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Figure 3. Risk of Myocardial Infarction by Quartiles of Apolipoprotein(a) KIV-2 Repeats in the CCHS, CGPS, and CIHDS
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In the Copenhagen City Heart Study (CCHS), risk estimates were adjusted for age and sex or multivariably for age, sex, total cholesterol (corrected for the lipoprotein[a] contribution), triglycerides, body mass index, hypertension, diabetes mellitus, smoking, and use of lipid-lowering therapy and for women also for menopause and hormone therapy. In the Copenhagen General Population Study (CGPS) and Copenhagen Ischemic Heart Disease Study (CIHDS), odds ratios (ORs) were adjusted for age and sex or multivariably for age, sex, and diabetes mellitus. P values are test for trend of risk estimates (hazard ratios [HRs] or ORs) where kringle IV type 2 (KIV-2) groups with decreasing numbers of KIV-2 repeats were coded 1, 2, 3, and 4. There was no overlap of individuals between studies. Participants in the CGPS with incomplete information on covariates were dropped from analysis (n = 151); otherwise, numbers of individuals included are as shown in Table 1. CI indicates confidence interval (shown as error bars).

Plasma Levels vs Genetically Elevated Levels of Lipoprotein(a) on Risk of MI

A doubling of plasma lipoprotein(a) levels yielded a multivariable-adjusted HR for MI of 1.08 (95% CI, 1.03-1.12) on Cox regression in the CCHS (Figure 4). Combining the estimate of the difference in lipoprotein(a) levels between the first and fourth KIV-2 quartiles (Figure 2) with the multivariable-adjusted HR for MI for individuals in the first vs fourth KIV-2 quartiles (Figure 3) yielded an instrumental variable estimate of the HR for MI for a doubling of genetically elevated lipoprotein(a) levels of 1.22 (95% CI, 1.09-1.37) in the CCHS (Figure 4).

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Figure 4. Risk of Myocardial Infarction for Doubling in Lipoprotein(a) Levels in the CCHS
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The risk estimate for a doubling in plasma lipoprotein(a) was calculated using Cox regression while that for genetically elevated lipoprotein(a) was derived from an instrumental variable analysis. Hazard ratios (HRs) were multifactorially adjusted for age, sex, total cholesterol (corrected for the lipoprotein[a] contribution), triglycerides, body mass index, hypertension, diabetes mellitus, smoking, and use of lipid-lowering therapy and for women also for menopause and hormone therapy. CCHS indicates Copenhagen City Heart Study; CI, confidence interval.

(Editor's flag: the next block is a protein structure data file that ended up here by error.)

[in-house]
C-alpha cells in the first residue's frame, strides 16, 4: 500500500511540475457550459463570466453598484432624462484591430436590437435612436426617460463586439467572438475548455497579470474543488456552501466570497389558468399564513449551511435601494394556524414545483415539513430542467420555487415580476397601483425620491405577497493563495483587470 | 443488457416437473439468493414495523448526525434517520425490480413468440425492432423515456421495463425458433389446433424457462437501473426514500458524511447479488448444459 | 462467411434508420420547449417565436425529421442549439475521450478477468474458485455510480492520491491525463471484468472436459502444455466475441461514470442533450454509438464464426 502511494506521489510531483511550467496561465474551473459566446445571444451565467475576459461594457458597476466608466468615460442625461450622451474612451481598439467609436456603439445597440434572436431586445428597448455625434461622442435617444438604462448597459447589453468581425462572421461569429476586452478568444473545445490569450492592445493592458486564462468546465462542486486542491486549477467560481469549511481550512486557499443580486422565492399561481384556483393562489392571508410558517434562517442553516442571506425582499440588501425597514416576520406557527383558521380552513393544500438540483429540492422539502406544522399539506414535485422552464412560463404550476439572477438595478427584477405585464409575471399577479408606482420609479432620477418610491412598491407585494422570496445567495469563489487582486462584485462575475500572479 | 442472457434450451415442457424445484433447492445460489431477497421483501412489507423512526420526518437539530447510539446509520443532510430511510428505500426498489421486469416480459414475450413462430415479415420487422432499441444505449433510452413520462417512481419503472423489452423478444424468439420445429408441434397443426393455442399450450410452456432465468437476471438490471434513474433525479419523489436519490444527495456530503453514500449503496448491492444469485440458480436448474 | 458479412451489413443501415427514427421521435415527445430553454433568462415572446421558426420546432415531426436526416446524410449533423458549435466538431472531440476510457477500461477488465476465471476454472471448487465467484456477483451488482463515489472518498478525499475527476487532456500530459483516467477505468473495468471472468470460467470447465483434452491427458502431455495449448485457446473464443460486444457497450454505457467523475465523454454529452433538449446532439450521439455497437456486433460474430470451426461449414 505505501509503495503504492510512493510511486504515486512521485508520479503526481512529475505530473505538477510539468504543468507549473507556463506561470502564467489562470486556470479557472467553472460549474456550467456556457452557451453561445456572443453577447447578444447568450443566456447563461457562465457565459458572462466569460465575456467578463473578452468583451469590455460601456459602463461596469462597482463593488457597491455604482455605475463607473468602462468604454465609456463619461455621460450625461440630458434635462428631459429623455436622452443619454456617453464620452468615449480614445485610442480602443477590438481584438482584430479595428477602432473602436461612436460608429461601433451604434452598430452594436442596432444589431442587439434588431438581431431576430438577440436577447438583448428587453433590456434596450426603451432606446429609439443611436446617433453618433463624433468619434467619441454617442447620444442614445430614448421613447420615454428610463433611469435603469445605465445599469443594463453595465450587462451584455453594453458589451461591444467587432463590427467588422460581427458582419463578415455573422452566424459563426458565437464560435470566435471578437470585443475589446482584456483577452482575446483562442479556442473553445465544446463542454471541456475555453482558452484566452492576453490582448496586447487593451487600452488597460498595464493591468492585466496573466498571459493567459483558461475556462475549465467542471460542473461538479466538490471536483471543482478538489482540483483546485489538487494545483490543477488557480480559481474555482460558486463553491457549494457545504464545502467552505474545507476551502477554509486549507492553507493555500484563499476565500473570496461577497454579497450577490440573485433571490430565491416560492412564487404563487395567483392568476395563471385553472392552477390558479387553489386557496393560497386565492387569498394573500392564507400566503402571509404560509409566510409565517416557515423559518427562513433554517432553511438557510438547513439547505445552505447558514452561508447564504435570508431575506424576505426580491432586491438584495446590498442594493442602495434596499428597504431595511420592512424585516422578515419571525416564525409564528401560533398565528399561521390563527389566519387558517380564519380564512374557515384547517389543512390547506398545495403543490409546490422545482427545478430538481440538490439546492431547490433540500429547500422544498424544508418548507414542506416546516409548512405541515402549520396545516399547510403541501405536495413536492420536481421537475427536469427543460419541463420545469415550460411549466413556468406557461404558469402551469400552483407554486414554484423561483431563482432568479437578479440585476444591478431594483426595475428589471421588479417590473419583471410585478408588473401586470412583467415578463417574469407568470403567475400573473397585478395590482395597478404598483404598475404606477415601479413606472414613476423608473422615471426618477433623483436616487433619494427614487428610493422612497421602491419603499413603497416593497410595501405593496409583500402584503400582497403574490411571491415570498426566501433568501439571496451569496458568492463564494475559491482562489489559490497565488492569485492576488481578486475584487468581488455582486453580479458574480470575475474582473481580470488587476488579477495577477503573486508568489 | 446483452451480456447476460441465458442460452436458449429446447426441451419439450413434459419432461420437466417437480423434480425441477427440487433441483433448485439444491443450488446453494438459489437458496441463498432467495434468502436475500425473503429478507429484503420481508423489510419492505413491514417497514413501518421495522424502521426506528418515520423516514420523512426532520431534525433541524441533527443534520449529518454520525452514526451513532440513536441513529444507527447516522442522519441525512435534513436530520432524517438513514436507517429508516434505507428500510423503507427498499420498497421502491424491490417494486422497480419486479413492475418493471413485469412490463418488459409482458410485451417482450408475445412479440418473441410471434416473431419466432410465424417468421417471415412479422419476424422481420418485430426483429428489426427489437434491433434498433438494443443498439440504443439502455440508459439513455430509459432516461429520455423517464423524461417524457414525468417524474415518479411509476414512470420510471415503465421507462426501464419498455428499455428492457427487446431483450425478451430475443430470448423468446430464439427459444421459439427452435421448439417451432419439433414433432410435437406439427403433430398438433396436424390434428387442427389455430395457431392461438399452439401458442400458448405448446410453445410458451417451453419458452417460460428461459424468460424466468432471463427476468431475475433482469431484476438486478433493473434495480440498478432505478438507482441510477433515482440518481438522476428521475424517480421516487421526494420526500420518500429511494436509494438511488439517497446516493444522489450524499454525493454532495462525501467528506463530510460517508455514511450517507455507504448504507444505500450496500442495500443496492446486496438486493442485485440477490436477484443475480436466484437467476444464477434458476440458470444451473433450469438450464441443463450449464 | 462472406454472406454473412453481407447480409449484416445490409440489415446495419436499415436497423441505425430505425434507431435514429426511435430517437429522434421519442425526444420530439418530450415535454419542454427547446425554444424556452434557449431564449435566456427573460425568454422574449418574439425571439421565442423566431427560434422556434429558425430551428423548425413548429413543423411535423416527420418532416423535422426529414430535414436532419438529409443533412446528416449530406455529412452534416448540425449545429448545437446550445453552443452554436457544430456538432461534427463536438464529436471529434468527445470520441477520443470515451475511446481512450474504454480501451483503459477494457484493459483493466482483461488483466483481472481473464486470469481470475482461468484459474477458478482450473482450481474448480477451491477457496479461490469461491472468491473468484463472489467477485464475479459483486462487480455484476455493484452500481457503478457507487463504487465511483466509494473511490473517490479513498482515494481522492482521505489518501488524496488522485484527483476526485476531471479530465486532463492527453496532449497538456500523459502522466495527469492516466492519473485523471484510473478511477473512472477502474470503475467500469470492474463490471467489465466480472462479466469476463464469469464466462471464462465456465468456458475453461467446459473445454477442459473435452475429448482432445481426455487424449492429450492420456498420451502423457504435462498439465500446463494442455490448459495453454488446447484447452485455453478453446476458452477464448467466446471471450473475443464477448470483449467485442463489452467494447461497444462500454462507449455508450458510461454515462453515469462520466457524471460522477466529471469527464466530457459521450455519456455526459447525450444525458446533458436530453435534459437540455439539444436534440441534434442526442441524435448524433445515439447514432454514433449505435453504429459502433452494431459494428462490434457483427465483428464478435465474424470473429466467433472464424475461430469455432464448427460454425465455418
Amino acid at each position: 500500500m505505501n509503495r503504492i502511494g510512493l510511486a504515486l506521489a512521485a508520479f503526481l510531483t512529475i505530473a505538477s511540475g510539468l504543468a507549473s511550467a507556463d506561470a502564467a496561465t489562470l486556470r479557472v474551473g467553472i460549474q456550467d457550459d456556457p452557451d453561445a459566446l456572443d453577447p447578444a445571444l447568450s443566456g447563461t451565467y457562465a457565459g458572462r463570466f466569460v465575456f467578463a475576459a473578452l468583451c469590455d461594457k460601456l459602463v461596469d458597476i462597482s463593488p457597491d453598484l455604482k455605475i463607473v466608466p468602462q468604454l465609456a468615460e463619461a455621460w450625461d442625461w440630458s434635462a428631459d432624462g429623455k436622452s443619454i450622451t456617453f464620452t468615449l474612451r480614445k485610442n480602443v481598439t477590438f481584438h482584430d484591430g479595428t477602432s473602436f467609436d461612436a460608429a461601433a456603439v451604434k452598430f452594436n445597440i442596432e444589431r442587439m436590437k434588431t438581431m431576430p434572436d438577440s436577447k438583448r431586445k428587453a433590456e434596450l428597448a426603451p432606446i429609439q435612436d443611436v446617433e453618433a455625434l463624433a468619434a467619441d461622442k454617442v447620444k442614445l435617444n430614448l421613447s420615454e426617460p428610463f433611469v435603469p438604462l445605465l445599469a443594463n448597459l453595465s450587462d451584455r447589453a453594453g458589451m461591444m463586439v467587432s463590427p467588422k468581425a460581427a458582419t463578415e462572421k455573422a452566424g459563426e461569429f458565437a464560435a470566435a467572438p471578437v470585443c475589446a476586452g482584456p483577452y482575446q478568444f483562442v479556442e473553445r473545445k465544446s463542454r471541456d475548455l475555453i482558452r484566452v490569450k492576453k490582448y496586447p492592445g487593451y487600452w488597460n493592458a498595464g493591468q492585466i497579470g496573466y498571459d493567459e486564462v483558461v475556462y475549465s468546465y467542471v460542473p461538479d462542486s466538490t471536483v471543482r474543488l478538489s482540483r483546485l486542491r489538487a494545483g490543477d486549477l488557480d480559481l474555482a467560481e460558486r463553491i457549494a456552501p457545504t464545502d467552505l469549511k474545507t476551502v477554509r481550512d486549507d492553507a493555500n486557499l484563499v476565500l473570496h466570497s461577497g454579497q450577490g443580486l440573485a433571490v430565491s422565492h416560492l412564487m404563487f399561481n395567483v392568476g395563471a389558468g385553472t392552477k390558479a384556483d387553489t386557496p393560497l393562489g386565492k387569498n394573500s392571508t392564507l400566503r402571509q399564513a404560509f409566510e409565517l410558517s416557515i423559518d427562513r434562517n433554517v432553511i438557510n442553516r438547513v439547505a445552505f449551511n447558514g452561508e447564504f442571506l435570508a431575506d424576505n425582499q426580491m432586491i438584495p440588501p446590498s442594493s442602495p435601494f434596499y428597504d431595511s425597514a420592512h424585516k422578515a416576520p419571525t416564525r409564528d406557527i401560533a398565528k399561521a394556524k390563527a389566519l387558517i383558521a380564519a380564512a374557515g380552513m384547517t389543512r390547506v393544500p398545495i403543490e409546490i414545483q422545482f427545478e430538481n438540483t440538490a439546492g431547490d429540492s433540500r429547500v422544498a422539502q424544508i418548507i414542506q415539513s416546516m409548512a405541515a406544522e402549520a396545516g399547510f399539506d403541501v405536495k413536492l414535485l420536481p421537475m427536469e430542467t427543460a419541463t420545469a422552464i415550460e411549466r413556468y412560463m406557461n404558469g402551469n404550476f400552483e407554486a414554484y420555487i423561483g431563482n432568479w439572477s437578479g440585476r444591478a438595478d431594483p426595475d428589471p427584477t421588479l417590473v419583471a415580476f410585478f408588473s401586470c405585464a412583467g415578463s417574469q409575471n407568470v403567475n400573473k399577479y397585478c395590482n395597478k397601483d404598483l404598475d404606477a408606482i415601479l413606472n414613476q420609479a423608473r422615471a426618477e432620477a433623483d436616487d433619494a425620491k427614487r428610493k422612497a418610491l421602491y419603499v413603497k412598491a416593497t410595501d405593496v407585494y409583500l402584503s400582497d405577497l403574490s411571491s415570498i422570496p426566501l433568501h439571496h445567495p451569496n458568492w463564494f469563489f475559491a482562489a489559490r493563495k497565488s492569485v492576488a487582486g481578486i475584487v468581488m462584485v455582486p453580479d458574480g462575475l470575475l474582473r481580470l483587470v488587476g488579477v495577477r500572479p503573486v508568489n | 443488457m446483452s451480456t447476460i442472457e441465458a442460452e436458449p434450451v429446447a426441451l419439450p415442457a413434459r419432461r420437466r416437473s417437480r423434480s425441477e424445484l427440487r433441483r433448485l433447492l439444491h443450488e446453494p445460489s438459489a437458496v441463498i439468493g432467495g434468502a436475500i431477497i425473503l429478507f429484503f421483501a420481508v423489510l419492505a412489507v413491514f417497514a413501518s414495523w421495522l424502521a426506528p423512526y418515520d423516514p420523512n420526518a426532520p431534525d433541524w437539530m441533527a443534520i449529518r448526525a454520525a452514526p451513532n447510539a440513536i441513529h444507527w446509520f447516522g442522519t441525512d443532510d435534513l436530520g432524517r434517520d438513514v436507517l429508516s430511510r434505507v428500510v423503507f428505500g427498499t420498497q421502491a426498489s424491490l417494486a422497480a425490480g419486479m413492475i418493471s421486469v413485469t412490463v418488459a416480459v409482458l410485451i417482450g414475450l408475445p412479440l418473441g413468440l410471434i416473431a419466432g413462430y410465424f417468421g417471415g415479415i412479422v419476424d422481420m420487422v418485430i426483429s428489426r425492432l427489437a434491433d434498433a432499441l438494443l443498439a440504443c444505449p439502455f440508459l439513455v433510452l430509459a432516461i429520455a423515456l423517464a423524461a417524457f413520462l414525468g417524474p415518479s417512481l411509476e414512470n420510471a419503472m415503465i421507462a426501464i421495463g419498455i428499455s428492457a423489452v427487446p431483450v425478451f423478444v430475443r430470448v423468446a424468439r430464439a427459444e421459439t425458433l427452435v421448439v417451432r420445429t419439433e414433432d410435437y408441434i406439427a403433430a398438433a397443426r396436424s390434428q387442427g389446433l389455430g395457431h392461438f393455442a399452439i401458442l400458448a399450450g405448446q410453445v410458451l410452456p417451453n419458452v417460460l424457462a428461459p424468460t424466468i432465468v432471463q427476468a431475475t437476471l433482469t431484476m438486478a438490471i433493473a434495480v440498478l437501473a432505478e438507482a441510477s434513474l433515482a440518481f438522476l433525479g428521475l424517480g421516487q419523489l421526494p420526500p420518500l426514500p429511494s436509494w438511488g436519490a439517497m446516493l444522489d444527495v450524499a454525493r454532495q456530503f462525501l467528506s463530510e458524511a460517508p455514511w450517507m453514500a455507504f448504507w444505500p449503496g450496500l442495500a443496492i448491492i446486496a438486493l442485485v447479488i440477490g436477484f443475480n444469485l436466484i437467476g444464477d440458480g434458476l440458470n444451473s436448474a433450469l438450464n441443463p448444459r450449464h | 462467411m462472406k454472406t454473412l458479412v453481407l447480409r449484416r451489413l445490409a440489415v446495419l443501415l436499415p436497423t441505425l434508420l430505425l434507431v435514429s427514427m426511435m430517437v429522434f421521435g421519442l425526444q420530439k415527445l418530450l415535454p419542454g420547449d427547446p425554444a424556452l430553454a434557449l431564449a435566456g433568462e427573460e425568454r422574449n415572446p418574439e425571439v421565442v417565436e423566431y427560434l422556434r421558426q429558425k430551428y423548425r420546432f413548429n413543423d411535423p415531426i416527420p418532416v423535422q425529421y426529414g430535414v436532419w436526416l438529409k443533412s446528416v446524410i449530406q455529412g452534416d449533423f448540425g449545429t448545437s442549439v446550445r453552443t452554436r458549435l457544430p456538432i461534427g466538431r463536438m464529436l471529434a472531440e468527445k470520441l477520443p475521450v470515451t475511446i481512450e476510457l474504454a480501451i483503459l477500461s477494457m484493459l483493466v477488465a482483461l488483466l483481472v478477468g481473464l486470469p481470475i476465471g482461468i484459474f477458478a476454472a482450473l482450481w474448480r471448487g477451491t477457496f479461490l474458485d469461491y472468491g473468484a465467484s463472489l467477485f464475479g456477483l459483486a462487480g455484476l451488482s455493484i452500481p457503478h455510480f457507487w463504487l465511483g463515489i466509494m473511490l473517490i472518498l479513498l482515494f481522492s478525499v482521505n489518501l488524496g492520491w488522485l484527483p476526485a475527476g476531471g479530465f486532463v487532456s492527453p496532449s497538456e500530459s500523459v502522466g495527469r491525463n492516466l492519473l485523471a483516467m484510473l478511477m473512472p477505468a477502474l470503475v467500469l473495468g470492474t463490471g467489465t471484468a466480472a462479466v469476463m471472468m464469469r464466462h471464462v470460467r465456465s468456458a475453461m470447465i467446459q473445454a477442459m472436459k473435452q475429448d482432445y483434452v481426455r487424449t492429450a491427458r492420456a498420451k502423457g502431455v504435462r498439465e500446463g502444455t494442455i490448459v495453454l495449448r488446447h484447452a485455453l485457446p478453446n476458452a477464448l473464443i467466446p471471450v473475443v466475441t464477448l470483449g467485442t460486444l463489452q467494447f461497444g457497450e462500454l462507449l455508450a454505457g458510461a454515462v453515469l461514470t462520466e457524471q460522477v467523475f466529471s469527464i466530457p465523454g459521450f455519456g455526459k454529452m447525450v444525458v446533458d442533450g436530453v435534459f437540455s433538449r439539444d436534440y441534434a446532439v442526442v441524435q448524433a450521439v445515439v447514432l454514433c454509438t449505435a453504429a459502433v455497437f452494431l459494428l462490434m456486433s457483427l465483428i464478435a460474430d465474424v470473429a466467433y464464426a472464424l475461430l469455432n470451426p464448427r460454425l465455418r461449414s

We observed an increase in risk of MI with increasing levels of lipoprotein(a), as well as with decreasing numbers of lipoprotein(a) KIV-2 repeats associated with elevated levels of lipoprotein(a). The increase in risk of MI associated with genetically elevated levels of lipoprotein(a) was consistently seen in 3 large independent studies, including a prospective study of the general population, a cross-sectional study of the general population, and a case-control study. The KIV-2 genotype explained 21% and 27% of the total lipoprotein(a) concentration variation in the CCHS and the CGPS. Instrumental variable analysis (in which the increase in lipoprotein[a] levels explained by the KIV-2 genotype was related to MI) directly demonstrated that genetically elevated lipoprotein(a) is associated with increased risk of MI, like elevations in plasma lipoprotein(a). These findings are consistent with a causal association of elevated lipoprotein(a) levels with increased MI risk.

The instrumental variable estimate of the HR for MI for a doubling of genetically elevated lipoprotein(a) was nominally larger than the HR for MI for a doubling of plasma lipoprotein(a) levels. However, genotypes are invariant over time and can exert an effect on plasma lipoprotein(a) levels over a lifetime and thus potentially be superior (in risk prediction) to a single plasma measurement affected by passing endogenous or exogenous factors.18 We showed that lipoprotein(a) levels correlated inversely with number of KIV-2 repeats in all age groups from 21 to 93 years, and within the same individuals at measurements separated by 10 years, indicating that the effect of KIV-2 genotype on lipoprotein(a) plasma levels is indeed lifelong. Another possible explanation for the difference in the HRs (instrumental variable estimate of the HR vs the HR observed for plasma lipoprotein[a] levels) might be that lipoprotein(a) particles with a small apo lipoprotein(a) isoform are particularly harmful, as previously indicated.4,19 This is supported by the observation that on adjustment for plasma lipoprotein(a) levels, the association of KIV-2 genotype with risk of MI in the CCHS was attenuated but remained significant.

Mechanistically it is plausible that elevated levels of lipoprotein(a) cause increased risk of MI. Lipoprotein(a) consists of a cholesterol-loaded LDL particle linked to a plasminogen-like glycoprotein, apo lipoprotein(a) , and this dual structure indicates that lipoprotein(a) may contribute to the development of not only atherosclerosis like LDL, but also thrombosis and thus MI.9 Atherosclerotic plaques but not normal human arteries contain lipoprotein(a),2022 and results from in vitro and animal studies have implicated lipoprotein(a) in foam-cell formation, smooth muscle–cell proliferation, and plaque inflammation and instability.20,21,23 Lipoprotein(a) can cross the endothelial barrier between plasma and the arterial intima22,24 and may be trapped within the arterial intima, particularly at sites of injury.2527 Thus, lipoprotein(a) can deliver cholesterol to atherosclerotic plaques like LDL. Furthermore, lipoprotein(a) promotes thrombosis partly through competitive inhibition of plasmin generation and through inactivation of tissue factor pathway inhibitor, a potent inhibitor of the tissue factor–mediated coagulation cascade.20,21